Daniel in the Lion’s Den
September 24, 1911
Every faculty is brought forth in character through use and trial of its strength in various ways. Spiritual judgment, represented by Daniel, is made strong by trial. When we overcome a weakness, we are that much stronger. It is the Christ consciousness that says, “To him that overcometh will I grant to sit with me in my throne.” This throne represents the place of power and dominion which one attains who masters himself.
This mastering oneself includes not only dominion over the appetites and passions, but also a strengthening of the higher faculties. Daniel represents as a very just man. Though an Israelite, he had risen to power in Babylon and was ruler over 120 provinces. Such rulers in those times almost always made their position a source of gain. But Daniel refused to share in or sink at “grafts,” and he thus incurred the enmity of the other office holders. This is the basis of the conspiracy against him as given in this lesson.
An analysis of the individual mind reveals that thoughts congregate and center around certain ideas exactly as men form organizations; also that there are opposing sets of thought aggregations in every mind, each seeking for the ascendency. All the honest thoughts you have had flock together in your mind, and also the dishonest thoughts, and each aggregation is trying to make you act from its standpoint. The one in dominion is the king (will), who acts as moved by the various thoughts, or as directed by spiritual understanding.
This king (will) is a vain fellow and has his weak spots, one of which is that his law is supreme and cannot be broken. In Oriental countries this is carried to the extent of deifying the king and making all his edicts absolutely inviolate. The king of Babylon was not simply a servant of Ormuzd, the diety; he was regarded and described as actually the “image of the god” who dwelt in him. “Divine honors and worship were naturally paid to such an exalted personage,” says a Bible historian. The will is the image and likeness of God and is regarded by all mystics as the central spark that links man to the Supreme.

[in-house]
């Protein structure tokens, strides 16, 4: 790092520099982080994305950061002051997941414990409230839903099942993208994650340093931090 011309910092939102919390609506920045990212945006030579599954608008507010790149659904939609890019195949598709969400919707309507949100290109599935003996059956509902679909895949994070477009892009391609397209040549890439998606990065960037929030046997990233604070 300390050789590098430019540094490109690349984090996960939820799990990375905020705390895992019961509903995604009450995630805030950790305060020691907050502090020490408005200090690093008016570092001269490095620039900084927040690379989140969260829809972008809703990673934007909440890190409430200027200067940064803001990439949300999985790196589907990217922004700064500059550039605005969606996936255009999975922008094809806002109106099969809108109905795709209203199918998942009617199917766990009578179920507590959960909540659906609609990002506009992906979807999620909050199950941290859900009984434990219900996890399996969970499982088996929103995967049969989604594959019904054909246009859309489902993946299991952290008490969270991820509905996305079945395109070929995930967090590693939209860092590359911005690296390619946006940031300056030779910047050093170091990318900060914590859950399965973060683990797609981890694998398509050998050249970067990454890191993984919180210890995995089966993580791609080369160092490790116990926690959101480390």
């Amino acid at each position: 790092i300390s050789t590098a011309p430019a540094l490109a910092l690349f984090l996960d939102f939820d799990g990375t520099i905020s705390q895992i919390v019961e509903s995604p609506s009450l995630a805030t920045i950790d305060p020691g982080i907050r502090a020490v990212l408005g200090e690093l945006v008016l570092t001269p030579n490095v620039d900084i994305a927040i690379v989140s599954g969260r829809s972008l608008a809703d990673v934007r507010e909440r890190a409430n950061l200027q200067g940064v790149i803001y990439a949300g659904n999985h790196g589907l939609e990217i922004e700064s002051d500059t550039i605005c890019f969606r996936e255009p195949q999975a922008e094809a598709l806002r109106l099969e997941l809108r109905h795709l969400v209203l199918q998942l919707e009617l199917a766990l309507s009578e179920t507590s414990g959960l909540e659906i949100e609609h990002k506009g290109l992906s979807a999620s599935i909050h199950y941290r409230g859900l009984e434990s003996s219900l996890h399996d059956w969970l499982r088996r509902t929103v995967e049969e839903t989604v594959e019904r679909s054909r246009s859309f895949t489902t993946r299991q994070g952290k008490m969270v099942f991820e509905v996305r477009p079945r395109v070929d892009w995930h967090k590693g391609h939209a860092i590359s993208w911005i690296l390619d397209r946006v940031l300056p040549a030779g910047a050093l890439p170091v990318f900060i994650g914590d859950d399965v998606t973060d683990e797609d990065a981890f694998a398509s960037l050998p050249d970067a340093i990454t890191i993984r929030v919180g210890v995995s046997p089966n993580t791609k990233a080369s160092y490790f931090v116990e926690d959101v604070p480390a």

The will (king) naturally loves the good, the true; therefore, it is the friend of right judgment, Daniel. But having, in ignorance, sent forth an act that puts this faculty to a severe test, will is worried, and affirms that the God of Daniel shall deliver him. This is a correct handling of the situation. When we do that which puts us to the test along any line, we should declare the Divine deliverance and power at work. This sets into action thought forces that may be described as the “angel” who shut the lions’ mouths.
The lions are the savage thoughts that arise in us when we are wrongfully accused and know we are innocent. One who is passing through this phase of thought regeneration should, like Daniel, be true to his God in spite of all intimidation and persecution; for these will sometimes come from without as a reflection of the tumult within. People who are making special efforts to live true and spiritual lives often find those who have been their friends turn about and abuse them, and accuse them of evil acts. This seems doubly hard to bear right when the aspirations of the soul and the whole trend of life have been to a holy life. But when we understand some of the inner workings of thought, we see why this opposition is set up. Jesus saw it and said, “Father, forgive them. They know not what they do.”Transcribed by Paula Schneider on March 11, 2019.